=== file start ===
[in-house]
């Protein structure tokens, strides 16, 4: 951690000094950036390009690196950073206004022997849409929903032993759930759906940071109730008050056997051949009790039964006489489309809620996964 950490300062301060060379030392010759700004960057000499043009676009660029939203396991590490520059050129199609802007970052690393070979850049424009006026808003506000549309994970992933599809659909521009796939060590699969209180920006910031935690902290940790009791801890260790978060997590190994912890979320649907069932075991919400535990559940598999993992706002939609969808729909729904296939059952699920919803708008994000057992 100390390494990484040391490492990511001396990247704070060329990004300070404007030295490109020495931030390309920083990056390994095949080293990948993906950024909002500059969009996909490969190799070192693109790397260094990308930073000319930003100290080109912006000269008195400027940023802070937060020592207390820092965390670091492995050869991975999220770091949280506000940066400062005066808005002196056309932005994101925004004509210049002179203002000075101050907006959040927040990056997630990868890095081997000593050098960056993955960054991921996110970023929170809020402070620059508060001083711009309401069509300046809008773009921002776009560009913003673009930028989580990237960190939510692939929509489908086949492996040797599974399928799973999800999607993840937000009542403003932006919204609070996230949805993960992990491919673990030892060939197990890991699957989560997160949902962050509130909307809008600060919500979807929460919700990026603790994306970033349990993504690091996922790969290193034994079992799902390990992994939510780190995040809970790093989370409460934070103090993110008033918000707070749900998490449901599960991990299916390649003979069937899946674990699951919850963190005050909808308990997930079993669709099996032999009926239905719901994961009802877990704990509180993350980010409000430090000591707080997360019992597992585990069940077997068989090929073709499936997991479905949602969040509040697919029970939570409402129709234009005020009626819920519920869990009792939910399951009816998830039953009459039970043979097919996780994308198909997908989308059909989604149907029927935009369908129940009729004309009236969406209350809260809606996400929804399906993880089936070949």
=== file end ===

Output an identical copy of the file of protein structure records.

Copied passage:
[in-house]
């Protein structure tokens, strides 16, 4: 951690000094950036390009690196950073206004022997849409929903032993759930759906940071109730008050056997051949009790039964006489489309809620996964 950490300062301060060379030392010759700004960057000499043009676009660029939203396991590490520059050129199609802007970052690393070979850049424009006026808003506000549309994970992933599809659909521009796939060590699969209180920006910031935690902290940790009791801890260790978060997590190994912890979320649907069932075991919400535990559940598999993992706002939609969808729909729904296939059952699920919803708008994000057992 100390390494990484040391490492990511001396990247704070060329990004300070404007030295490109020495931030390309920083990056390994095949080293990948993906950024909002500059969009996909490969190799070192693109790397260094990308930073000319930003100290080109912006000269008195400027940023802070937060020592207390820092965390670091492995050869991975999220770091949280506000940066400062005066808005002196056309932005994101925004004509210049002179203002000075101050907006959040927040990056997630990868890095081997000593050098960056993955960054991921996110970023929170809020402070620059508060001083711009309401069509300046809008773009921002776009560009913003673009930028989580990237960190939510692939929509489908086949492996040797599974399928799973999800999607993840937000009542403003932006919204609070996230949805993960992990491919673990030892060939197990890991699957989560997160949902962050509130909307809008600060919500979807929460919700990026603790994306970033349990993504690091996922790969290193034994079992799902390990992994939510780190995040809970790093989370409460934070103090993110008033918000707070749900998490449901599960991990299916390649003979069937899946674990699951919850963190005050909808308990997930079993669709099996032999009926239905719901994961009802877990704990509180993350980010409000430090000591707080997360019992597992585990069940077997068989090929073709499936997991479905949602969040509040697919029970939570409402129709234009005020009626819920519920869990009792939910399951009816998830039953009459039970043979097919996780994308198909997908989308059909989604149907029927935009369908129940009729004309009236969406209350809260809606996400929804399906993880089936070949």